- Adam Rittenberg, ESPN Staff Writer
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KENOSHA, Wis. -- Northwestern's practice Thursday began with some players, mostly baritone offensive linemen, singing Bon Jovi's "Livin' on a prayer." It ended with the annual watermelon eating contest.
The Wildcats didn't exactly look like a team in crisis.
They've endured a lot in the past 10 months, from a season-crippling Big Ten losing streak to the potentially locker room splintering unionization campaign with no resolution. The latest blow arrived Wednesday, as star running back Venric Mark announced he would transfer, the day after he oozed optimism about the 2014 season. To make things worse, Northwestern also learned leading receiver Christian Jones would miss the season with a left knee injury.
Wednesday's news sparked doom-and-gloom forecasts among fans and media members, but there were no dark clouds above the Wildcats as they went through their workout.
"The approach of this group since January, they have been through some things together now and it's on our seniors and leadership council to step up and lead," coach Pat Fitzgerald said. "I've seen no dip at all, and this is another tough bump in the road."
Fitzgerald provided few details about Mark's departure other than confirming that the running back could have remained on the team but chose to transfer. It's unclear whether Mark would have faced additional playing-time discipline beyond the initial two games if he decided to stay.
Mark left the team's off-site training camp Wednesday morning and the team learned of his departure after practice that night.
"I don't think many people knew about it, if anyone knew about it," senior safety Ibraheim Campbell said. "It was definitely a tough loss. It was a family member that our guys knew [and] love. It's kind of sad to see him go."
Campbell spoke to Mark, who told him that he was "going through some things at home" and needed to be closer to his family in Houston. Mark hopes to play this season but might face several hurdles to be eligible. He has one course to complete this fall to finish his undergraduate degree.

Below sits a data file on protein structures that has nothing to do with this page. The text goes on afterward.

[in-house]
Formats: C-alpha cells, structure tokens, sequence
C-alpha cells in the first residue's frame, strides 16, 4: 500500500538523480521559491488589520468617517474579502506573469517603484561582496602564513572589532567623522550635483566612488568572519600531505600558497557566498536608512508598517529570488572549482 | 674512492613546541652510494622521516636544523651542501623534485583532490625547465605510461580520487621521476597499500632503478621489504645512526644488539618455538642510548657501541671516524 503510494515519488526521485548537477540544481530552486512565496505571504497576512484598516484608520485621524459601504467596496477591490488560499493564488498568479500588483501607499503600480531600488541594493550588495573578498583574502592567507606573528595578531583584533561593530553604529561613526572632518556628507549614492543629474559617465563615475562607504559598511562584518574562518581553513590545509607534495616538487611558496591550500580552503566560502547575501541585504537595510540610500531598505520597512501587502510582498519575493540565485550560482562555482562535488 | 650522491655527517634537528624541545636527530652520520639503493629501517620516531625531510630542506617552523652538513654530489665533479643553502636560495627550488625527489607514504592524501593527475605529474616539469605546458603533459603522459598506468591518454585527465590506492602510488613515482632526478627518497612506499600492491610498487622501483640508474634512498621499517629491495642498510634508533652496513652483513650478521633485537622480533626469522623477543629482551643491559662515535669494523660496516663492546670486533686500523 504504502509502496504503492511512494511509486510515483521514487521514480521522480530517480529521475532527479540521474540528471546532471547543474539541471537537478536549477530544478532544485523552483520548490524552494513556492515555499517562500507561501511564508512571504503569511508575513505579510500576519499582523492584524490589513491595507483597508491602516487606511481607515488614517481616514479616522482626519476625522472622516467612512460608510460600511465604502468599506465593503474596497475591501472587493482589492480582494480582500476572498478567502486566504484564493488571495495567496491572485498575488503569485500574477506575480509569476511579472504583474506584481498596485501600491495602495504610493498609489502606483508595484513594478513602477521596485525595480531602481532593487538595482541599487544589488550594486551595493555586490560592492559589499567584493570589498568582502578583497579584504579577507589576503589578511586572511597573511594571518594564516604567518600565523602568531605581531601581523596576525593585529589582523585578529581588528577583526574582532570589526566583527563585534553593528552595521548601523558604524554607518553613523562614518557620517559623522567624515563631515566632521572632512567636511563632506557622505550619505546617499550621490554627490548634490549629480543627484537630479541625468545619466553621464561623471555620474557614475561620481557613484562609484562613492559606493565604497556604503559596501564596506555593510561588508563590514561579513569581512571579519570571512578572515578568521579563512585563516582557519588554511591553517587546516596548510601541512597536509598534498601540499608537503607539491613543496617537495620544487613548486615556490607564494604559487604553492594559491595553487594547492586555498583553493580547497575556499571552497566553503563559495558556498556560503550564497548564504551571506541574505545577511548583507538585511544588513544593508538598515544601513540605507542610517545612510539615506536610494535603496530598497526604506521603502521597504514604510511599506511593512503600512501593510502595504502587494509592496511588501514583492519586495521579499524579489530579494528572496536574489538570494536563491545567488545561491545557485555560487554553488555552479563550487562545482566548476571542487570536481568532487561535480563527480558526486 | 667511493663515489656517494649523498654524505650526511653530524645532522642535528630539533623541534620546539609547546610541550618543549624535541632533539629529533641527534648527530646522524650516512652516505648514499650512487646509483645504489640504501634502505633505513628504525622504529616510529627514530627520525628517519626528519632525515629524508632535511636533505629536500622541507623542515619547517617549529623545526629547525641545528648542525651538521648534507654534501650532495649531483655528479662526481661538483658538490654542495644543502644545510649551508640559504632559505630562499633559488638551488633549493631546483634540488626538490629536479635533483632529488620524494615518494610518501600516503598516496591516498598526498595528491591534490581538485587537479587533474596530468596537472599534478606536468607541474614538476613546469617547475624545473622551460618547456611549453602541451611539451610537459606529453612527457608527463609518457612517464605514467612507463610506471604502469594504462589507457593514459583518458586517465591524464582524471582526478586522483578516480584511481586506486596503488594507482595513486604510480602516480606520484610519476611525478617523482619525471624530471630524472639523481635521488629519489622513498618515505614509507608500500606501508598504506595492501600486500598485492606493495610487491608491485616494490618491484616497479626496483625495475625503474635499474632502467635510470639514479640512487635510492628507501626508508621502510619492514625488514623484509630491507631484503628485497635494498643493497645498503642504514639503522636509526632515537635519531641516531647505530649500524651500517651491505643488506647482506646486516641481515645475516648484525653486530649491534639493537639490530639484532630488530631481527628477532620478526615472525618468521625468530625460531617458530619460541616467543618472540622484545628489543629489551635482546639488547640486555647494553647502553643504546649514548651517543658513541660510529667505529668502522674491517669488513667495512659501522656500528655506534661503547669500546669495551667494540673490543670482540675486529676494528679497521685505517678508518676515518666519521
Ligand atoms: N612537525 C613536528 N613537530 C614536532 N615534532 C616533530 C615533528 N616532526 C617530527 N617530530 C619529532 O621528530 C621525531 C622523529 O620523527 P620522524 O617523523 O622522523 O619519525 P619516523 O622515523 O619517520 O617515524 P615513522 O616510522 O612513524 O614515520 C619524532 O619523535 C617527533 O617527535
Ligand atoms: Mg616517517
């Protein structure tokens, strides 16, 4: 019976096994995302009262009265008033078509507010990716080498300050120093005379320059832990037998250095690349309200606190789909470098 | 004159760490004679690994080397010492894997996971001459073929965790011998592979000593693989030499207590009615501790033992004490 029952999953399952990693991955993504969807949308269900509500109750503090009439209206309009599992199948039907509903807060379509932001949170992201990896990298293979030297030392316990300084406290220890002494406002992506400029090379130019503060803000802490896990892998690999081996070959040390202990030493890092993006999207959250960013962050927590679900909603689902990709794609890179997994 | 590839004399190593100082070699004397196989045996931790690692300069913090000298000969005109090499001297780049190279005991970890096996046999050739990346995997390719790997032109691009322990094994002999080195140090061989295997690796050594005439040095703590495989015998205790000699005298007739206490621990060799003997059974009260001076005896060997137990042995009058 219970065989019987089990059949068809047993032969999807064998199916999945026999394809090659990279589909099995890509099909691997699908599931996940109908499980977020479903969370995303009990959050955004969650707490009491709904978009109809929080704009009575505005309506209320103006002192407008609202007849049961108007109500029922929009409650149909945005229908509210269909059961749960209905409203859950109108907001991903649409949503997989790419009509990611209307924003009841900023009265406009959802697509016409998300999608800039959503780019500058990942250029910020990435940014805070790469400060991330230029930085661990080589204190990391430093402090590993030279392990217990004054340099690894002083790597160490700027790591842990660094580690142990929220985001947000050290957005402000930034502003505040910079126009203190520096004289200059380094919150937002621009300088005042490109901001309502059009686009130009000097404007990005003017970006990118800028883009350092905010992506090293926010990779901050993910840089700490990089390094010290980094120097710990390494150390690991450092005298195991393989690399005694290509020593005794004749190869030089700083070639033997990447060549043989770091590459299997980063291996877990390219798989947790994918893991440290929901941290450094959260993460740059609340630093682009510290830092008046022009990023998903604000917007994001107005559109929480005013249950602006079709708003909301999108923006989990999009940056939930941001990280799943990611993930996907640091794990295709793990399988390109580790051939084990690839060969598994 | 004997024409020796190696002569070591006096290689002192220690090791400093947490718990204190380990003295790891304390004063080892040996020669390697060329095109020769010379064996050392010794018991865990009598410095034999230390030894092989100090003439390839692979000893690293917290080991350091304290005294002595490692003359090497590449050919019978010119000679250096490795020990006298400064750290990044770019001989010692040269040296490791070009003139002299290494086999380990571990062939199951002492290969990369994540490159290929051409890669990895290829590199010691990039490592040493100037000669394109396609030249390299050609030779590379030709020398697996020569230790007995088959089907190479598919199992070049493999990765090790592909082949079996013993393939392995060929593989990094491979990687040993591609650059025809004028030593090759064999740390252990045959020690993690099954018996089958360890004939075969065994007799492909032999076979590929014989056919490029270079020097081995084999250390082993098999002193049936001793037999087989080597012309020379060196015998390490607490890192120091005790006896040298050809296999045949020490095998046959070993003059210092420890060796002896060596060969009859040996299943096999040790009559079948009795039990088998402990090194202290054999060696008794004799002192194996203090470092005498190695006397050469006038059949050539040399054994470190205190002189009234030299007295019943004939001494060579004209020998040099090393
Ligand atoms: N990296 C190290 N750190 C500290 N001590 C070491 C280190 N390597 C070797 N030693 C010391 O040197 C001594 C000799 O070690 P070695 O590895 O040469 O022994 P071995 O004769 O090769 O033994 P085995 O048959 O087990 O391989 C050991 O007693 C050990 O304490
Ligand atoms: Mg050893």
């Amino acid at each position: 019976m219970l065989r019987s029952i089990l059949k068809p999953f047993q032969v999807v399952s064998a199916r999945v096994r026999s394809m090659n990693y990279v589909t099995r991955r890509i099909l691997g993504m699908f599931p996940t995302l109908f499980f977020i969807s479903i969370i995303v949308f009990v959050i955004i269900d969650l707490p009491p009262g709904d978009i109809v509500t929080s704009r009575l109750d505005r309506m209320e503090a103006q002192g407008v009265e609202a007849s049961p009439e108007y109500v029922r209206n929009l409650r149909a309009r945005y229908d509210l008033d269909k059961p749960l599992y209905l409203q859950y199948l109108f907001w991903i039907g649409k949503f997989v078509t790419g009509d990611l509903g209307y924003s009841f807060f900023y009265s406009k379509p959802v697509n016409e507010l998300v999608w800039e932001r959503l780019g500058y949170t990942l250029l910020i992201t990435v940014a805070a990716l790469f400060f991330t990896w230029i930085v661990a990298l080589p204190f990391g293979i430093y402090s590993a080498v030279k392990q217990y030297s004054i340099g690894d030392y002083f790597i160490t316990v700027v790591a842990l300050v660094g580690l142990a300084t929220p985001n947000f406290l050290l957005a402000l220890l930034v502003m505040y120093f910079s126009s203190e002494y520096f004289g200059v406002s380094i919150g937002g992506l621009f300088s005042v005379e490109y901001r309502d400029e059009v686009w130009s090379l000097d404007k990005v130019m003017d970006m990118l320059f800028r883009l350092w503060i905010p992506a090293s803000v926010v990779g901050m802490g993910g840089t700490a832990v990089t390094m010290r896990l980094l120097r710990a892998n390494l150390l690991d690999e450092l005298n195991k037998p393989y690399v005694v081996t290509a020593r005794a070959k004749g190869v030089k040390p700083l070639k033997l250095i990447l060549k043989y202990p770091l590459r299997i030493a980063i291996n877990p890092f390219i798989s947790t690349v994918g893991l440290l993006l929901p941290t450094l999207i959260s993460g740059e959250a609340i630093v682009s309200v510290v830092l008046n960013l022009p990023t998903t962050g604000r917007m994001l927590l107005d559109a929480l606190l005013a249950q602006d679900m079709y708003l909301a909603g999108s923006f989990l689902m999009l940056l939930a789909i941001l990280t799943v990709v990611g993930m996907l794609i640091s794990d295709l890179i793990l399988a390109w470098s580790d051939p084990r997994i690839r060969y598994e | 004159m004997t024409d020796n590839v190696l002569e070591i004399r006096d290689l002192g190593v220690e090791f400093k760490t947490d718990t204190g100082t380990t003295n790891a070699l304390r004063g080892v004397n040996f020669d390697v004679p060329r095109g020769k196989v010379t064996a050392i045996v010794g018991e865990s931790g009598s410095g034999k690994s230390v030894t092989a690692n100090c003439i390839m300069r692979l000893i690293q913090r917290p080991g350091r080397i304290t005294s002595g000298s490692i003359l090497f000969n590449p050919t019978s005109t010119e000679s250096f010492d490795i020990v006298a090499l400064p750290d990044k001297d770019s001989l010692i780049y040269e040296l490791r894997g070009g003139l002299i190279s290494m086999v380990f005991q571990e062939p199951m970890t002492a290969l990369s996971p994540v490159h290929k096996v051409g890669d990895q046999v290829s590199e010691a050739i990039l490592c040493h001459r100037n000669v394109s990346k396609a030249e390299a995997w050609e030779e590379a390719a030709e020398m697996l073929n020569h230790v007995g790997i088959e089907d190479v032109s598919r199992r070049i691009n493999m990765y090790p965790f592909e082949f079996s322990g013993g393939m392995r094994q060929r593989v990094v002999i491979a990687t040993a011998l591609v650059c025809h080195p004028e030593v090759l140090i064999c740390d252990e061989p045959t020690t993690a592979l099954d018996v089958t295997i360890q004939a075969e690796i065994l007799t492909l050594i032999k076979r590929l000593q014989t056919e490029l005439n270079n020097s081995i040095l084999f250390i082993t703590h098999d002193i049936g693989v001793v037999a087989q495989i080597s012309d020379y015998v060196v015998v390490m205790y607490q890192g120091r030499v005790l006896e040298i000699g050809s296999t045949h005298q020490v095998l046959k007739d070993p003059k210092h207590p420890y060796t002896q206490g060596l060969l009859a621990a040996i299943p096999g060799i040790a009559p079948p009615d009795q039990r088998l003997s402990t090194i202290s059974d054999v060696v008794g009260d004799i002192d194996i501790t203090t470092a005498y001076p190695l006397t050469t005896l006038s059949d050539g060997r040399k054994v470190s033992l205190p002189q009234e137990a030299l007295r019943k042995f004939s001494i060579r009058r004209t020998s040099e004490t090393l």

"Like I told him and his mom, we'll help him in any way we can," Fitzgerald said. "We'll see where that goes. That's out of my control. ... It's an unfortunate part of college football, but it happens. The challenge, quite frankly, is on him. We move on. The program moves on. The challenge is always on the individuals."
Northwestern likes its depth both at running back and wide receiver despite the losses of Mark and Jones. Veteran Treyvon Green leads the running back group, but two true freshmen, Justin Jackson and Solomon Vault, are expected to play this fall, Fitzgerald said. Northwestern also has experience at receiver with Tony Jones, Cameron Dickerson and Kyle Prater, the USC transfer who finally looks ready to blossom.
The biggest void could be at punt returner, where Mark earned All-America honors in 2012. Campbell and wideout Mike McHugh both practiced catching punts Thursday. Northwestern lacked big-play ability both on offense and special teams last season, two spots where Mark could have helped.
While the Wildcats seemingly have faced more adversity than most teams in the offseason, Fitzgerald isn't concerned about the cumulative effects.
"Externally, it would seem like it has been maybe overwhelming, but internally I think it’s a lot different," Fitzgerald said. "... I read somewhere that Nebraska lost a couple guys. It's tough stuff, but that's why you recruit guys, that's why you coach 'em up.
"That injury or that circumstance is really tough for a guy, but it's another man's opportunity. It's their job to step up, and I know our guys will."